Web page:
Ravaged by more than 8 million Covid-19 cases, and at least 328,000 reported deaths, Latin America’s virus crisis seldom makes the headlines in the UK media, yet it remains the most affected region in the world by the ongoing coronavirus pandemic.

‘The fear for many is that the region has tried to do too much, too soon’

According to the Turkish-run news broadcaster Anadolu Agency, Latin American countries make up some 28% of the 31.8 million confirmed cases globally, and almost a third of total deaths around the world. Out of the 15 countries with the highest death rate, 11 are located in Latin America or the Caribbean.

Recent forecasts from the International Monetary Fund (IMF) and the World Bank have expressed concern that Latin America and the Caribbean will suffer the most out of all the emerging-market economies worldwide in the post-pandemic recovery period.

In June, the IMF reported on the “steep” economic toll of the pandemic on Latin American countries, estimating that their cumulative economies will shrink by a record 9.4% in 2020, with only a mild +3.7% recovery next year.

Reuters reported this week that a recent projection by the Bank of America outlined a potential GDP decline of 8.2% across the region, which is worse than the predictions for the Middle East, Africa and Asia.

The two largest economies, Brazil and Mexico, have weathered their worst economic downturns since the Great Depression during the 1930s. Brazil is now facing a contraction of between 5-7%, while the Bank of Mexico released an estimate of a GDP drop between 8.8-12% for 2020.

Argentina, having been deep in a crippling depression before the pandemic hit after defaulting on its national debt for the ninth time in history, is expected to see a GDP fall of some 11% according to analysts at Citigroup bank.

So how can Latin America tackle the still-emerging economic impact of the pandemic? With widespread reports of the flouting of social distancing rules and pleas to convince the public to adopt masks in crowded places, the fear for many is that the region has tried to do too much, too soon.

Too much, too soon?

A report by the Washington Post earlier this month described the scenes on the ground in Buenos Aires – the capital city of Argentina – where “clusters of people, many without masks, were strolling and chatting” on the city’s crowded boulevards.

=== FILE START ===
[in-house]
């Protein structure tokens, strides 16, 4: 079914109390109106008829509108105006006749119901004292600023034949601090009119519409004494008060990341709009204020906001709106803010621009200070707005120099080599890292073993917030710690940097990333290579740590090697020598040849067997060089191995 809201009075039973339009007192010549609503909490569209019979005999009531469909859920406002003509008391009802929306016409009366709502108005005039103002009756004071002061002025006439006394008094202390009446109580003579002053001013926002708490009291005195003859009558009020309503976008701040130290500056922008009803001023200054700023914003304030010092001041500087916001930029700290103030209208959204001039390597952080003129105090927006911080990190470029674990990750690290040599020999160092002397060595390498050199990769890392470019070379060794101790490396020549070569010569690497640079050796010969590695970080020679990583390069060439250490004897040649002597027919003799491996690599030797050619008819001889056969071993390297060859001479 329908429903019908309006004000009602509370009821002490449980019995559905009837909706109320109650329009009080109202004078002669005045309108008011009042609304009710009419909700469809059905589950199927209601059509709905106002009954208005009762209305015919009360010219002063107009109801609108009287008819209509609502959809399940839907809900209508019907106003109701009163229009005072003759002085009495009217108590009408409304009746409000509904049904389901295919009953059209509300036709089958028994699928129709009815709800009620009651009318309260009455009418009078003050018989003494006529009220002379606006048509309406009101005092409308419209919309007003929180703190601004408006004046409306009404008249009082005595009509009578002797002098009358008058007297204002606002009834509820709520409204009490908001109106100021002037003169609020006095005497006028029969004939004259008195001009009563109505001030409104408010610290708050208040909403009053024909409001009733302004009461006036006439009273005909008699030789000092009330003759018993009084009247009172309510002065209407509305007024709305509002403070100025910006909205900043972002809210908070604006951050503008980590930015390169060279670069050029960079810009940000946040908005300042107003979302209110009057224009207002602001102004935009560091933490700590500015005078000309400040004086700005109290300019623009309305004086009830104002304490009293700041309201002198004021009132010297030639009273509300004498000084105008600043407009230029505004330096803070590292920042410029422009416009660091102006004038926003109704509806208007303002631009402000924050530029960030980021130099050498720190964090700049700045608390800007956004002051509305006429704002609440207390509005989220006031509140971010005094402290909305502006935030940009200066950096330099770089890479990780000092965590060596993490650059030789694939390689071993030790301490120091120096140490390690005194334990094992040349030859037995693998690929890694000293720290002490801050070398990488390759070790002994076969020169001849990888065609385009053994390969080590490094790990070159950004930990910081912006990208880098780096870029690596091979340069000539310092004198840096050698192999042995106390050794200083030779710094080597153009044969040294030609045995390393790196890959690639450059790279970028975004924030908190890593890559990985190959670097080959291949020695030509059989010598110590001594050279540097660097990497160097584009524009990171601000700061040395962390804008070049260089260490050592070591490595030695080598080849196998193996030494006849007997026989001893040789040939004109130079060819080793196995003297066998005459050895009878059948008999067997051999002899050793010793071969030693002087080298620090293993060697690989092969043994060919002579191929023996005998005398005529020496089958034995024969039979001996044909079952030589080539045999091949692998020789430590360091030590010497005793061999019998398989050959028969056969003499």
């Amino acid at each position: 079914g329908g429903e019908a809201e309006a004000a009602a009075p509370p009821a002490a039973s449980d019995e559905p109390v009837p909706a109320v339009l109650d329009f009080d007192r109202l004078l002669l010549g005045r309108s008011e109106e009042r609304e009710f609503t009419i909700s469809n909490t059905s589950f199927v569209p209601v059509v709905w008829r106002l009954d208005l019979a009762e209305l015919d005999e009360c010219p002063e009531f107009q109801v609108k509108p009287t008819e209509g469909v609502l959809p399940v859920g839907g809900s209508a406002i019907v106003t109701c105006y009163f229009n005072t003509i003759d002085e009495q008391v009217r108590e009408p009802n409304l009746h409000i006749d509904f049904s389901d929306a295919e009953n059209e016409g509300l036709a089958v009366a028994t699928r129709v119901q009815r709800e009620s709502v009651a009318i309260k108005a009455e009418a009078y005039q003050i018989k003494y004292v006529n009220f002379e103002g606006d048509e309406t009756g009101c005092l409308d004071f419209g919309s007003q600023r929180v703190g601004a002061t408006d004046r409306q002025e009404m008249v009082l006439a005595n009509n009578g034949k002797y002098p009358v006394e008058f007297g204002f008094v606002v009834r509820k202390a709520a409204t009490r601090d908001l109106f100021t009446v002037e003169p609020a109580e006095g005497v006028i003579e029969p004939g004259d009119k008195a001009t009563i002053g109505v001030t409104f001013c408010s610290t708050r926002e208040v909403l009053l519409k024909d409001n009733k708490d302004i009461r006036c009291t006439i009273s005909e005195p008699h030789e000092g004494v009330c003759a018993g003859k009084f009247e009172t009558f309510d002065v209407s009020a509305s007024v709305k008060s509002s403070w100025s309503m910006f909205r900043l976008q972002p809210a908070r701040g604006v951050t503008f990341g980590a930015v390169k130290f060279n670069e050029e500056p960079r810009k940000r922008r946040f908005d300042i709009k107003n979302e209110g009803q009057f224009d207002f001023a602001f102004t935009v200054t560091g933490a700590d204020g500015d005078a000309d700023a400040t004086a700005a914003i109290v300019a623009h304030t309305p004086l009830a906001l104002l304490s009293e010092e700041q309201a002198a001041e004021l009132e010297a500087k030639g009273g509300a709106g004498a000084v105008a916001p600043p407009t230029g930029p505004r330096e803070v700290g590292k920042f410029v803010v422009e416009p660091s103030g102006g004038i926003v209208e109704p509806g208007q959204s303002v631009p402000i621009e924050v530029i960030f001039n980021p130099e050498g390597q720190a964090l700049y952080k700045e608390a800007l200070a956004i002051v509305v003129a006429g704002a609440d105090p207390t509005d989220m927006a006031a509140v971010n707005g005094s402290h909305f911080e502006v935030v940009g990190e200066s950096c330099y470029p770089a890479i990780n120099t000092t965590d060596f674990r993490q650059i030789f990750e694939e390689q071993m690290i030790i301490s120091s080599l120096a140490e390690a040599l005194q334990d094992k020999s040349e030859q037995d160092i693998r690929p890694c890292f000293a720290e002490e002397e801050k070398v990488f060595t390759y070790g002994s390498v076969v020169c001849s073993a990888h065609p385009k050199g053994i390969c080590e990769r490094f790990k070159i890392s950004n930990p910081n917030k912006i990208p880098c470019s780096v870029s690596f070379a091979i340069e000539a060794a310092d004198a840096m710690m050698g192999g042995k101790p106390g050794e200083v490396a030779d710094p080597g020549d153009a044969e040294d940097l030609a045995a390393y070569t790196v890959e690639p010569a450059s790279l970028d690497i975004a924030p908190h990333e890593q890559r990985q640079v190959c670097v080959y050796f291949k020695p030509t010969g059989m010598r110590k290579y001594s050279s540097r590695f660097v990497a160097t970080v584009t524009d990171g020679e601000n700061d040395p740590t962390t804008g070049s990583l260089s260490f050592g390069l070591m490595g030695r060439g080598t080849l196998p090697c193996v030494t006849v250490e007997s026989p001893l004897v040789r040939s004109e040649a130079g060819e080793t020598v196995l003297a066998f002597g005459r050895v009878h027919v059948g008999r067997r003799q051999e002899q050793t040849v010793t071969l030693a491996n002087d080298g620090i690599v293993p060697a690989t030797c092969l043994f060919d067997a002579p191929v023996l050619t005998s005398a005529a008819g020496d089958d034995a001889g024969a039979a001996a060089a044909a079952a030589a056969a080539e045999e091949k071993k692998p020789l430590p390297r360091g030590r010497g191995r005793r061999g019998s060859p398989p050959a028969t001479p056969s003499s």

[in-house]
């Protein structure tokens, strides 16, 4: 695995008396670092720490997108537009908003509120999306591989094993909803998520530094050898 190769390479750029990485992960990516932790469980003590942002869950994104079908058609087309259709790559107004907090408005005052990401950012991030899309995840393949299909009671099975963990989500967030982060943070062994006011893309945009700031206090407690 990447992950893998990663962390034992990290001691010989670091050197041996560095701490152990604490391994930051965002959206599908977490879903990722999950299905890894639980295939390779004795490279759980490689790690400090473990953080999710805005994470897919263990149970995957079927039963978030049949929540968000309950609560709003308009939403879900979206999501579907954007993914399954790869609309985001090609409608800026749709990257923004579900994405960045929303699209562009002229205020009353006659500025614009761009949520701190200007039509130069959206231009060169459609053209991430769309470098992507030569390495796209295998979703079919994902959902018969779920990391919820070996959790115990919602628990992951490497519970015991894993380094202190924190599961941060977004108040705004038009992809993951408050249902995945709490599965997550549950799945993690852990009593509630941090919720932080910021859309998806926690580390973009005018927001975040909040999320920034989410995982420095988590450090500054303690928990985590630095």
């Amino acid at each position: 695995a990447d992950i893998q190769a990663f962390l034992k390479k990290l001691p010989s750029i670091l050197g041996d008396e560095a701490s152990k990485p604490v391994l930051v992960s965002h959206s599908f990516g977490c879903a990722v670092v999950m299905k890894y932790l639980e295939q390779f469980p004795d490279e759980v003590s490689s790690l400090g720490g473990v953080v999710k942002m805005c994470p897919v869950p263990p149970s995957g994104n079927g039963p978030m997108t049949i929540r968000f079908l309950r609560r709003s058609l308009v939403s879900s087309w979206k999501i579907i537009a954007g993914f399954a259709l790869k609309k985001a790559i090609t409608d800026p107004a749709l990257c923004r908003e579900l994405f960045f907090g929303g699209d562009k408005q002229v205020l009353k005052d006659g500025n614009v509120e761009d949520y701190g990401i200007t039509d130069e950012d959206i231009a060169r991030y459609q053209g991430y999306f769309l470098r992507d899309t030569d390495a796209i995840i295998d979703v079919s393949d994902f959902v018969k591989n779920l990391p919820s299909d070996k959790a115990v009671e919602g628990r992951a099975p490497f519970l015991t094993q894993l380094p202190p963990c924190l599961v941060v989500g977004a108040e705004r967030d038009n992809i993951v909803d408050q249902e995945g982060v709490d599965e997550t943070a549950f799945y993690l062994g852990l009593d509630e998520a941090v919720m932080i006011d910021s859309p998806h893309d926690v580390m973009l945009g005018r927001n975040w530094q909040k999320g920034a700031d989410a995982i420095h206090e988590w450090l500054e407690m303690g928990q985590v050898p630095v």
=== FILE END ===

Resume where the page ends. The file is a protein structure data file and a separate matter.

The country’s president, Alberto Fernández, began undoing months of strict lockdown measures in July, when he announced a return to “normal life”.

Despite initiating “one of the world’s strictest coronavirus lockdowns” early on in the year – warning citizens that “you can recover from a drop in the GDP, but you can’t recover from death” – the reception from the Argentinian public was, in some cases, worryingly apathetic.

There were frequent reports of lockdown violations, with some stores staying open during the pandemic, stating that online sales were not sufficient to keep businesses afloat.

The initial success in clamping down on Covid-19 cases quickly started to unravel, and infection rates began to soar again in the summer months.

People were reportedly “on edge” as the pandemic took on distinctly political undertones, with the Argentinian government blaming the rise in cases on lockdown breaches and opposition groups claiming that basic freedoms were being jeopardised.

Cooped-up and frustrated citizens flooded back to Buenos Aires’s streets as the lockdown came to an end. In the two months since the country reopened, Argentina has seen new coronavirus cases triple, now breaching an additional 12,000 every day.

Analysts have suggested that Latin American countries face the same challenges that we so often see in the context of right-wing conspiracy theorists in the United States, with “the same divisive individualism that has hampered a unified coronavirus response” to the pandemic across the pond.

Indeed, in Colombia there were reports of large parties attended by thousands in July, almost undoubtedly contributing to the late summer surge in cases there. A Peruvian mayor came under fire for being caught “going out, getting drunk, then playing dead in a failed attempt to avoid detection”.

Most infamous of all, travellers to Brazil have reported on swamped beaches, packed sidewalks and flagrant flouting of mask-wearing rules.

However, the sudden surge in cases is more than just a public health concern – it is also a big red warning sign that the region’s economic recovery is in peril.

Should public health officials convince governments to impose secondary regional – or even national – lockdowns, the inching progress made in recent weeks towards a healthier economy would grind to a halt, or perhaps reverse entirely.

‘There is a general sentiment that further lockdown measures could dash hopes of a return to pre-Covid economic normality in the near future’

What does the data say?

While the data on economic recovery differs across Latin American countries, there is a general sentiment that further lockdown measures could dash hopes of a return to pre-Covid economic normality in the near future.